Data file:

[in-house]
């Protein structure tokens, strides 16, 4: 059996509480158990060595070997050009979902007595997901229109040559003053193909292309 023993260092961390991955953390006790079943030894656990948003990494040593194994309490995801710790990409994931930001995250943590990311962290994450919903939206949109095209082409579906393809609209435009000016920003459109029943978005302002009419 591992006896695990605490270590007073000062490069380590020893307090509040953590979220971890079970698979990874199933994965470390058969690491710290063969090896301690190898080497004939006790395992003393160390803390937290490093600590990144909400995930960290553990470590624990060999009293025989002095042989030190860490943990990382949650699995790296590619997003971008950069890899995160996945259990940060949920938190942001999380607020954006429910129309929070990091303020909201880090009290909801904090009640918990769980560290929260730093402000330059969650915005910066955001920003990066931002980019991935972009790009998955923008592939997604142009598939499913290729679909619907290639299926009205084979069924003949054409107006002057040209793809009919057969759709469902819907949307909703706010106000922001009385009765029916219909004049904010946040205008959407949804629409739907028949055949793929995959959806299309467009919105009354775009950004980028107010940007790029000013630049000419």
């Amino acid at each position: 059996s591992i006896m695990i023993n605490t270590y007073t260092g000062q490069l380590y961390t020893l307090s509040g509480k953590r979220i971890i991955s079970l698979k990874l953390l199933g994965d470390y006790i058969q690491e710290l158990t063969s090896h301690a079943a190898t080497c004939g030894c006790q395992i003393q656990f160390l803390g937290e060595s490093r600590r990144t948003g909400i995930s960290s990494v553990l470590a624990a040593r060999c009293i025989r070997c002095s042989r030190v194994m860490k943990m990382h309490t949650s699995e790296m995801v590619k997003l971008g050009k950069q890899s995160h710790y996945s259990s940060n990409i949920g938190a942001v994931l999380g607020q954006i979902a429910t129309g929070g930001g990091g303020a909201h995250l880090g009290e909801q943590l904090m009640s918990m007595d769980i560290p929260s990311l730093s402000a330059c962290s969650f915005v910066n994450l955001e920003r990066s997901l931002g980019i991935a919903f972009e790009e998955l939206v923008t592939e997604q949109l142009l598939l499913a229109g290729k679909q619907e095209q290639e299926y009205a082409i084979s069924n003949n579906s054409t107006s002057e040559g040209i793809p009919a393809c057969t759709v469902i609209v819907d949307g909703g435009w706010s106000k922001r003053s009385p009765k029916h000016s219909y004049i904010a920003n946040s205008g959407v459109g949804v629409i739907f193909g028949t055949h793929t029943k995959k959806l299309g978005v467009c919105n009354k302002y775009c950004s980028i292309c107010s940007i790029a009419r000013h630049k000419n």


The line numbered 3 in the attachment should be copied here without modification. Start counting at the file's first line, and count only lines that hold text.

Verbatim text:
């Amino acid at each position: 059996s591992i006896m695990i023993n605490t270590y007073t260092g000062q490069l380590y961390t020893l307090s509040g509480k953590r979220i971890i991955s079970l698979k990874l953390l199933g994965d470390y006790i058969q690491e710290l158990t063969s090896h301690a079943a190898t080497c004939g030894c006790q395992i003393q656990f160390l803390g937290e060595s490093r600590r990144t948003g909400i995930s960290s990494v553990l470590a624990a040593r060999c009293i025989r070997c002095s042989r030190v194994m860490k943990m990382h309490t949650s699995e790296m995801v590619k997003l971008g050009k950069q890899s995160h710790y996945s259990s940060n990409i949920g938190a942001v994931l999380g607020q954006i979902a429910t129309g929070g930001g990091g303020a909201h995250l880090g009290e909801q943590l904090m009640s918990m007595d769980i560290p929260s990311l730093s402000a330059c962290s969650f915005v910066n994450l955001e920003r990066s997901l931002g980019i991935a919903f972009e790009e998955l939206v923008t592939e997604q949109l142009l598939l499913a229109g290729k679909q619907e095209q290639e299926y009205a082409i084979s069924n003949n579906s054409t107006s002057e040559g040209i793809p009919a393809c057969t759709v469902i609209v819907d949307g909703g435009w706010s106000k922001r003053s009385p009765k029916h000016s219909y004049i904010a920003n946040s205008g959407v459109g949804v629409i739907f193909g028949t055949h793929t029943k995959k959806l299309g978005v467009c919105n009354k302002y775009c950004s980028i292309c107010s940007i790029a009419r000013h630049k000419n």